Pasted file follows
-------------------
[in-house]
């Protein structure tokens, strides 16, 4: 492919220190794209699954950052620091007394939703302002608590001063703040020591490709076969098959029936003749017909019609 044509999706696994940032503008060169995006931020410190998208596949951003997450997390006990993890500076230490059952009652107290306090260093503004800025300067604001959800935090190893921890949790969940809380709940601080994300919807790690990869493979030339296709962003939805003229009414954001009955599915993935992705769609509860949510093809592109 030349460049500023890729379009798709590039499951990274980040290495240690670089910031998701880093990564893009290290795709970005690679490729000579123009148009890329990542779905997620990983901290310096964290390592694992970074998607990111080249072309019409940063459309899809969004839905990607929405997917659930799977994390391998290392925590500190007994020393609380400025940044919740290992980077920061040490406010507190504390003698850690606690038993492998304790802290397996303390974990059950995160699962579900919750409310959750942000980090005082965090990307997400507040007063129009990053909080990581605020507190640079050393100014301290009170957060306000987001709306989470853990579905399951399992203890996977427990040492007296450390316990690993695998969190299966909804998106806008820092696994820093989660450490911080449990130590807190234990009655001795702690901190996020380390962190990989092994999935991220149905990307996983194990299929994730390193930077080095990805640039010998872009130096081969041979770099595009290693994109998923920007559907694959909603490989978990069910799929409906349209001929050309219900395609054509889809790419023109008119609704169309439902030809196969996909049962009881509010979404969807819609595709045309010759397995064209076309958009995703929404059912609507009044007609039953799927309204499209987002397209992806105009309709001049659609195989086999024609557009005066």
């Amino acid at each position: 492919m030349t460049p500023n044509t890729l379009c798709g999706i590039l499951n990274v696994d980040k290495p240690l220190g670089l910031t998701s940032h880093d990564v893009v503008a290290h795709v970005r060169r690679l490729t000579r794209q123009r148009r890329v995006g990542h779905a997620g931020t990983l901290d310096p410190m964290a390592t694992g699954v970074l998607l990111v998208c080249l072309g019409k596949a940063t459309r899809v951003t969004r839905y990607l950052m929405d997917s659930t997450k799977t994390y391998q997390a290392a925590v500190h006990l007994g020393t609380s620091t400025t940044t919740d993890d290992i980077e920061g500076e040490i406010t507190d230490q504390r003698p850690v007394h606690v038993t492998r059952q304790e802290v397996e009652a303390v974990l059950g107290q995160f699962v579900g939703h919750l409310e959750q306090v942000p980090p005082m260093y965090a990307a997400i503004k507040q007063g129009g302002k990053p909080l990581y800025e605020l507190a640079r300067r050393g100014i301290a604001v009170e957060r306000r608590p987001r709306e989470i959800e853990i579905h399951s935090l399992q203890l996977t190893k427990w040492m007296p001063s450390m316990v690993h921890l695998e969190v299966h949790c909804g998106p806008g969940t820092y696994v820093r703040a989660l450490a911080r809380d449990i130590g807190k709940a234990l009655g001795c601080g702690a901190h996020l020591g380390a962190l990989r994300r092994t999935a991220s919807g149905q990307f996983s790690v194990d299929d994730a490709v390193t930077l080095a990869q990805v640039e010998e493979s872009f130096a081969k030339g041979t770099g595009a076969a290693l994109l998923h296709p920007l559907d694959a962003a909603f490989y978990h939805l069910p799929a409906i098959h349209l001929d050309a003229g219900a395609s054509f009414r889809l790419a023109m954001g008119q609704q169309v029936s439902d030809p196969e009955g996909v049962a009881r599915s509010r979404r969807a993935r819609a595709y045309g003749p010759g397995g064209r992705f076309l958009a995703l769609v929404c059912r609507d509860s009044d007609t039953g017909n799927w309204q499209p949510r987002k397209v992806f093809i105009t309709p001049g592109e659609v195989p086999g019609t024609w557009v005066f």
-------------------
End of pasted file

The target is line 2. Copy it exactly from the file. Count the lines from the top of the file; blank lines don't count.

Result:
């Protein structure tokens, strides 16, 4: 492919220190794209699954950052620091007394939703302002608590001063703040020591490709076969098959029936003749017909019609 044509999706696994940032503008060169995006931020410190998208596949951003997450997390006990993890500076230490059952009652107290306090260093503004800025300067604001959800935090190893921890949790969940809380709940601080994300919807790690990869493979030339296709962003939805003229009414954001009955599915993935992705769609509860949510093809592109 030349460049500023890729379009798709590039499951990274980040290495240690670089910031998701880093990564893009290290795709970005690679490729000579123009148009890329990542779905997620990983901290310096964290390592694992970074998607990111080249072309019409940063459309899809969004839905990607929405997917659930799977994390391998290392925590500190007994020393609380400025940044919740290992980077920061040490406010507190504390003698850690606690038993492998304790802290397996303390974990059950995160699962579900919750409310959750942000980090005082965090990307997400507040007063129009990053909080990581605020507190640079050393100014301290009170957060306000987001709306989470853990579905399951399992203890996977427990040492007296450390316990690993695998969190299966909804998106806008820092696994820093989660450490911080449990130590807190234990009655001795702690901190996020380390962190990989092994999935991220149905990307996983194990299929994730390193930077080095990805640039010998872009130096081969041979770099595009290693994109998923920007559907694959909603490989978990069910799929409906349209001929050309219900395609054509889809790419023109008119609704169309439902030809196969996909049962009881509010979404969807819609595709045309010759397995064209076309958009995703929404059912609507009044007609039953799927309204499209987002397209992806105009309709001049659609195989086999024609557009005066």